You’ve probably heard both of these sayings before.
“Don’t sweat the small stuff.” and “The devil is in the details.”
That first statement would suggest that worrying about small things is a waste of time and resources, while the second statement suggests quite the opposite, telling us to pay very close attention to each detail.
Big breakthroughs at work are really rare. But small wins are something people can experience pretty regularly if the work is chunked down to manageable pieces. This suggests that you really have to sweat the small stuff.
When it comes to attaining success in Lean you have to, “sweat the small stuff;” more often than not the small stuff makes or breaks successful improvement. Even the small things make a huge difference to what your employees think and the way they act.
A key component of continuous improvement is to show progress. It’s not about miracles or heroic solutions or solving massive problems overnight. It’s about building momentum. It’s showing your employees that you’re headed in the right direction. It’s making visible changes, even slight ones, that show you’re doing something. You’re demonstrating that you support them. You’re giving them a reason to trust you. You’re building faith.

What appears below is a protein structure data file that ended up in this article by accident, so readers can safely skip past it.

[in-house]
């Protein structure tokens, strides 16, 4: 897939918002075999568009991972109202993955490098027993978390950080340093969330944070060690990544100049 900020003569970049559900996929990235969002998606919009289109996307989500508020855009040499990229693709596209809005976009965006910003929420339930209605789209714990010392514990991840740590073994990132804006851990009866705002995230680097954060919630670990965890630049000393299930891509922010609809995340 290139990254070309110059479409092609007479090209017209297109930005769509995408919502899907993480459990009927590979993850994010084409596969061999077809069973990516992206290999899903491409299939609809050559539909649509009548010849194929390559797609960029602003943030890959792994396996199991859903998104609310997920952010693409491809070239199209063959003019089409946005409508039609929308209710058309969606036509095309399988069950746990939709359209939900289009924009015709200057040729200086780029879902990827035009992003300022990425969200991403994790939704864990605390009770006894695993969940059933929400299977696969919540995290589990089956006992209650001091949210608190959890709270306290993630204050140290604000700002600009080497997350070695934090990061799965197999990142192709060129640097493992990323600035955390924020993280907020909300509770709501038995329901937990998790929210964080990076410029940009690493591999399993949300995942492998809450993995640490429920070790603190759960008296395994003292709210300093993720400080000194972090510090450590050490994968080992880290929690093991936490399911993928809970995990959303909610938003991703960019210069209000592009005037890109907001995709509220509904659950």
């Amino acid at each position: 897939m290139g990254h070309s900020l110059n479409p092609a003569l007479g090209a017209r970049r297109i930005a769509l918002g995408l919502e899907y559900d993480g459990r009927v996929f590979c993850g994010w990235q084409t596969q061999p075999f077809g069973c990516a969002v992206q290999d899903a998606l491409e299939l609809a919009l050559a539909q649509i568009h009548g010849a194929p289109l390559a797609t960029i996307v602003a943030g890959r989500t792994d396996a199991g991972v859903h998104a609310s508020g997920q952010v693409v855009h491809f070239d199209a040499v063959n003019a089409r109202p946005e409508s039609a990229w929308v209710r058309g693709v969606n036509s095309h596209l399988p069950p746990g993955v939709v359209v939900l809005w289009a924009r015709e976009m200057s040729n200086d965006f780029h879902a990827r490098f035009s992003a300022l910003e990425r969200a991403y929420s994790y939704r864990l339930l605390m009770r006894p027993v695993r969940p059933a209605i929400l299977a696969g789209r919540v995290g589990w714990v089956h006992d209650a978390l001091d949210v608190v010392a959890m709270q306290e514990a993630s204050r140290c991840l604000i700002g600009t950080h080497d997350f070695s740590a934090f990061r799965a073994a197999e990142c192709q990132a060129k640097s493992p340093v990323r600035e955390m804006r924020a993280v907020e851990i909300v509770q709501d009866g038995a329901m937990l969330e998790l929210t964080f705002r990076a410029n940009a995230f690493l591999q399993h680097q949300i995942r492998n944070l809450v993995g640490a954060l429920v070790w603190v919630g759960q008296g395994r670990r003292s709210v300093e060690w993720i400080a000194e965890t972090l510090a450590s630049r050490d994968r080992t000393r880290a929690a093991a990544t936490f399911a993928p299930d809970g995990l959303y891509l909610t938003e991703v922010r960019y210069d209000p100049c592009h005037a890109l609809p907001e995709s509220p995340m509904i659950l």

Many in today's workforce ignore the “small stuff,” claiming to have an eye on the bigger picture. People with a passion for improvement do sweat the small stuff. They know that it's the small stuff that can make a big difference––possibly the difference between success and failure. If you have any interest in lasting change than start sweating the small stuff because every little thing does count.